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Has the introduction of plain packaging with larger graphic health warnings changed adolescents' perceptions of cigarette packs and brands?

White, Victoria, Williams, Tahlia and Wakefield, Melanie 2015, Has the introduction of plain packaging with larger graphic health warnings changed adolescents' perceptions of cigarette packs and brands?, Tobacco Control, vol. 24, no. Supplement 2, pp. ii42-ii49, doi: 10.1136/tobaccocontrol-2014-052084.

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Title Has the introduction of plain packaging with larger graphic health warnings changed adolescents' perceptions of cigarette packs and brands?
Author(s) White, VictoriaORCID iD for White, Victoria orcid.org/0000-0001-6619-8484
Williams, Tahlia
Wakefield, Melanie
Journal name Tobacco Control
Volume number 24
Issue number Supplement 2
Start page ii42
End page ii49
Total pages 8
Publisher BMJ Publishing Group
Place of publication London, Eng.
Publication date 2015-04
ISSN 0964-4563
1468-3318
Keyword(s) Advertising and Promotion
Packaging and Labelling
Prevention
Summary Objective To examine the impact of plain packaging of cigarettes with enhanced graphic health warnings on adolescents’ perceptions of pack image and perceived brand differences.

Methods Cross-sectional school-based surveys conducted in 2011 (prior to introduction of new cigarette packaging) and in 2013 (7–12 months afterwards). Students aged 12–17 years (2011 n=6338; 2013 n=5915) indicated whether they had seen a cigarette pack in previous 6 months. Students rated the character of four popular cigarette brands, indicated level of agreement regarding differences between brands in ease of smoking, quitting, addictiveness, harmfulness and look of pack; and indicated positive and negative perceptions of pack image. Changes in responses of students seeing cigarette packs in the previous 6 months (2011: 60%; 2013: 65%) were examined.

Results Positive character ratings for each brand reduced significantly between 2011 and 2013. Changes were found for four of five statements reflecting brand differences. Significantly fewer students in 2013 than 2011 agreed that ‘some brands have better looking packs than others’ (2011: 43%; 2013: 25%, p<0.001), with larger decreases found among smokers (interaction p<0.001). Packs were rated less positively and more negatively in 2013 than in 2011 (p<0.001). The decrease in positive image ratings was greater among smokers.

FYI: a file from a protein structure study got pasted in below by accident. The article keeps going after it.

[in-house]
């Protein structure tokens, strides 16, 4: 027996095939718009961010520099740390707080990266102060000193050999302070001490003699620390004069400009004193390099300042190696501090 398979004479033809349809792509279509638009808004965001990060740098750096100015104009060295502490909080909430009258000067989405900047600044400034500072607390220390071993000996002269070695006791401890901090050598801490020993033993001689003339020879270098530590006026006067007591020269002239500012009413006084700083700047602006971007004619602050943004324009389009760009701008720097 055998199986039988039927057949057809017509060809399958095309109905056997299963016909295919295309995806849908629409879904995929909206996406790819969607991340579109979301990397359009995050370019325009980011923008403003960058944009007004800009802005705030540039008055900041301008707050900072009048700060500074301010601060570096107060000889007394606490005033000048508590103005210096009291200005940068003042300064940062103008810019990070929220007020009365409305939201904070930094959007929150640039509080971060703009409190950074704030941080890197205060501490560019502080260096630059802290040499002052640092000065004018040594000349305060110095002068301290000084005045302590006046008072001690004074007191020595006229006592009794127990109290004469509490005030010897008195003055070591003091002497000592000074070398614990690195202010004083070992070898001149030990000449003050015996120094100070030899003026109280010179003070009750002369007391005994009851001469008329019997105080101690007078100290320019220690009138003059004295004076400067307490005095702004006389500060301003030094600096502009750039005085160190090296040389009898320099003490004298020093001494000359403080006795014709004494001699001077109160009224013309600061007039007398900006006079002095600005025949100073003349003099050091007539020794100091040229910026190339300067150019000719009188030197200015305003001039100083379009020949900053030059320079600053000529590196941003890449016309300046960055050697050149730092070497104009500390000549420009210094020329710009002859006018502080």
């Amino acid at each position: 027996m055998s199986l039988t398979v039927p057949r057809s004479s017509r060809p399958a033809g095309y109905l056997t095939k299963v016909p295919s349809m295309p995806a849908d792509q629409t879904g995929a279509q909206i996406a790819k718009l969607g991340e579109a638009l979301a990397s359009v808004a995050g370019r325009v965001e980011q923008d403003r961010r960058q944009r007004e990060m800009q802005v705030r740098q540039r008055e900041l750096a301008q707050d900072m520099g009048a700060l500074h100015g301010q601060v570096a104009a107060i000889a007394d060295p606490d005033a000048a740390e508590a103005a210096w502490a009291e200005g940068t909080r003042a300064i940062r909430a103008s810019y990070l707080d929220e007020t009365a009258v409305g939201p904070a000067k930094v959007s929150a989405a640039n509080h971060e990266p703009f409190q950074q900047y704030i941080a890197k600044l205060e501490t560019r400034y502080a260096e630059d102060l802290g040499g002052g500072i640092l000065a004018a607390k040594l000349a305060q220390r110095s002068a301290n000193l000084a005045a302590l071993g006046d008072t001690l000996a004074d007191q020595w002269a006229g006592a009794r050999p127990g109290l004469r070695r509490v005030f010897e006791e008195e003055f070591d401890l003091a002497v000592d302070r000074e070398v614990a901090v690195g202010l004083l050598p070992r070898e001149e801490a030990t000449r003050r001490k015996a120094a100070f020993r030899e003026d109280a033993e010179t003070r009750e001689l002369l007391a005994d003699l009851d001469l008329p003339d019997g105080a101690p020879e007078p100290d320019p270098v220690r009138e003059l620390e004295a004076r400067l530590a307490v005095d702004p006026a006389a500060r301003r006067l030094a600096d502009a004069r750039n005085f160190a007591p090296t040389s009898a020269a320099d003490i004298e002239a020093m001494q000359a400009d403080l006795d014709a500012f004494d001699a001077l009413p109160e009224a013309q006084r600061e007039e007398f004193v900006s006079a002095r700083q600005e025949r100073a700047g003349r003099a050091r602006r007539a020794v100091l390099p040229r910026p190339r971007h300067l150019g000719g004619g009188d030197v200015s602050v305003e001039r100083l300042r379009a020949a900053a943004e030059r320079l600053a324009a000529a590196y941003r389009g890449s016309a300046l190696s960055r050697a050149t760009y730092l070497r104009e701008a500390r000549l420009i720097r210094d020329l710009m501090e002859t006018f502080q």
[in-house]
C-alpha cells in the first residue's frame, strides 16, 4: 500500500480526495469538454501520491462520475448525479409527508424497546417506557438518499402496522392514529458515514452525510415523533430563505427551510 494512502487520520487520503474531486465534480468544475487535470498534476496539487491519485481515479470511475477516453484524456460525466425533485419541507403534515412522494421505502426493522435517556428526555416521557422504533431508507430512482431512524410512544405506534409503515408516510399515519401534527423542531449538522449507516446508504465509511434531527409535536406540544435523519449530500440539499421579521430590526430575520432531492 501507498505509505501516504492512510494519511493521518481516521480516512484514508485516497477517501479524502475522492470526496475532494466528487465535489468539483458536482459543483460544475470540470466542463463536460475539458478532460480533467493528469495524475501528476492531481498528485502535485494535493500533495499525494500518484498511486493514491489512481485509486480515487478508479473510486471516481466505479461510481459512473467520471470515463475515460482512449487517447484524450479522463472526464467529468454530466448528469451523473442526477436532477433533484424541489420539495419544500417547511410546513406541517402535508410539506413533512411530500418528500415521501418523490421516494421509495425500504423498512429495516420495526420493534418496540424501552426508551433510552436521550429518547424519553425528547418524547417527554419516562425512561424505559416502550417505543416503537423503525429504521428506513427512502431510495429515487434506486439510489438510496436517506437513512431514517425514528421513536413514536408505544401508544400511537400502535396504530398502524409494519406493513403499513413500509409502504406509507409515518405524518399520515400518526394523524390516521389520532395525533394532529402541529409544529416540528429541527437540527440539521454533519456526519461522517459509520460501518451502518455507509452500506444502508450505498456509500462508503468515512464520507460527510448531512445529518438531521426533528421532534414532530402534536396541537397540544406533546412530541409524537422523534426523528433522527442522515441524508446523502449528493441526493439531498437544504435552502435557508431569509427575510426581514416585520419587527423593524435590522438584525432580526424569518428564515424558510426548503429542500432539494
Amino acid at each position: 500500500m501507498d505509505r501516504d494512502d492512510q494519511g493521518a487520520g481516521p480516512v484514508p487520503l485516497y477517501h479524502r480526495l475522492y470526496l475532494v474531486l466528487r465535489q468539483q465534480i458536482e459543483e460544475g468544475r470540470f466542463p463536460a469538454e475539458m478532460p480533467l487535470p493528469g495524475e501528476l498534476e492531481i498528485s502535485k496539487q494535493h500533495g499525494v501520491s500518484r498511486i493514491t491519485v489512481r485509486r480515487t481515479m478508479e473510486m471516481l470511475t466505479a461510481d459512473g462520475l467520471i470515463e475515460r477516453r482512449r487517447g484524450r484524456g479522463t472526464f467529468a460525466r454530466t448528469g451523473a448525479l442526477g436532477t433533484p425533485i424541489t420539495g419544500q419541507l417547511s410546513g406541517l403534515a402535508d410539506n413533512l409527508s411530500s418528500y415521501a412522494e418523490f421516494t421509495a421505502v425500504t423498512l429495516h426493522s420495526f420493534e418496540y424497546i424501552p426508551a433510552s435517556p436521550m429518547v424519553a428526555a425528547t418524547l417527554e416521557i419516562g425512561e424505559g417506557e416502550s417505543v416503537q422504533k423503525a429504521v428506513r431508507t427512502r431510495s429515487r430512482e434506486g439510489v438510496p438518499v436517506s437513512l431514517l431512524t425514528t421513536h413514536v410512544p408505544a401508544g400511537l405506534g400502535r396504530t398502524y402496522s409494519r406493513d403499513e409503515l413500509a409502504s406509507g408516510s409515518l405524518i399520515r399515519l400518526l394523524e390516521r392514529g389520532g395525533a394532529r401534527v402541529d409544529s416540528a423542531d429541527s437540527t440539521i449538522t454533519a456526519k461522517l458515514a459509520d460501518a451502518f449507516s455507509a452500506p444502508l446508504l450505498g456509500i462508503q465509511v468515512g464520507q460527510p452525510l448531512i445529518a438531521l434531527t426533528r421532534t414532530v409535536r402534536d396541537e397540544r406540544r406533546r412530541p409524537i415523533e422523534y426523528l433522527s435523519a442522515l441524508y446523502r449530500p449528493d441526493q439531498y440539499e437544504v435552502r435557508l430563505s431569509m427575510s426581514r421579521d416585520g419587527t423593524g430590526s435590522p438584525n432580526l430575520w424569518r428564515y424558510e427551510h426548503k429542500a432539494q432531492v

Conclusions
The introduction of standardised packaging has reduced the appeal of cigarette packs. Further research could determine if continued exposure to standardised packs creates more uncertainty or disagreement regarding brand differences in ease of smoking and quitting, perceived addictiveness and harms.
Language eng
DOI 10.1136/tobaccocontrol-2014-052084
Field of Research 111799 Public Health and Health Services not elsewhere classified
MD Multidisciplinary
Socio Economic Objective 970111 Expanding Knowledge in the Medical and Health Sciences
HERDC Research category C1.1 Refereed article in a scholarly journal
ERA Research output type C Journal article
Copyright notice ©2015, The Authors
Free to Read? Yes
Use Rights Creative Commons Attribution non-commercial licence
Persistent URL http://hdl.handle.net/10536/DRO/DU:30093880

Document type: Journal Article
Collections: School of Psychology
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Every reasonable effort has been made to ensure that permission has been obtained for items included in DRO. If you believe that your rights have been infringed by this repository, please contact drosupport@deakin.edu.au.